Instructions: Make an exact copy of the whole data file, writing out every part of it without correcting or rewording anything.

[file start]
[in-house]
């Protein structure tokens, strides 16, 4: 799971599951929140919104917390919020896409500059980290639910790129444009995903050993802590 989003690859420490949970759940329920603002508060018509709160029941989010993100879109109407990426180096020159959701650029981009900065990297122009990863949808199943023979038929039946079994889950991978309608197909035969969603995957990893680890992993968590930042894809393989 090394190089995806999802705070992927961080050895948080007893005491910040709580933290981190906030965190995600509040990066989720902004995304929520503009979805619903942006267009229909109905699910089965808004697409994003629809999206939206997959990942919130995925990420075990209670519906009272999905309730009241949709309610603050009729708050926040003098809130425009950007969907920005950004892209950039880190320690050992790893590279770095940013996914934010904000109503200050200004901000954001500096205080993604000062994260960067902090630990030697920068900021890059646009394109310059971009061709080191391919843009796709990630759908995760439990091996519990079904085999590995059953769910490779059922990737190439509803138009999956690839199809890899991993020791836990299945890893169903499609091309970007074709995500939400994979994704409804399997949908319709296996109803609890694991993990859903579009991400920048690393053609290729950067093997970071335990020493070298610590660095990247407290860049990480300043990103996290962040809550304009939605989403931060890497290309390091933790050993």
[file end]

[in-house]
């Protein structure tokens, strides 16, 4: 799971599951929140919104917390919020896409500059980290639910790129444009995903050993802590 989003690859420490949970759940329920603002508060018509709160029941989010993100879109109407990426180096020159959701650029981009900065990297122009990863949808199943023979038929039946079994889950991978309608197909035969969603995957990893680890992993968590930042894809393989 090394190089995806999802705070992927961080050895948080007893005491910040709580933290981190906030965190995600509040990066989720902004995304929520503009979805619903942006267009229909109905699910089965808004697409994003629809999206939206997959990942919130995925990420075990209670519906009272999905309730009241949709309610603050009729708050926040003098809130425009950007969907920005950004892209950039880190320690050992790893590279770095940013996914934010904000109503200050200004901000954001500096205080993604000062994260960067902090630990030697920068900021890059646009394109310059971009061709080191391919843009796709990630759908995760439990091996519990079904085999590995059953769910490779059922990737190439509803138009999956690839199809890899991993020791836990299945890893169903499609091309970007074709995500939400994979994704409804399997949908319709296996109803609890694991993990859903579009991400920048690393053609290729950067093997970071335990020493070298610590660095990247407290860049990480300043990103996290962040809550304009939605989403931060890497290309390091933790050993």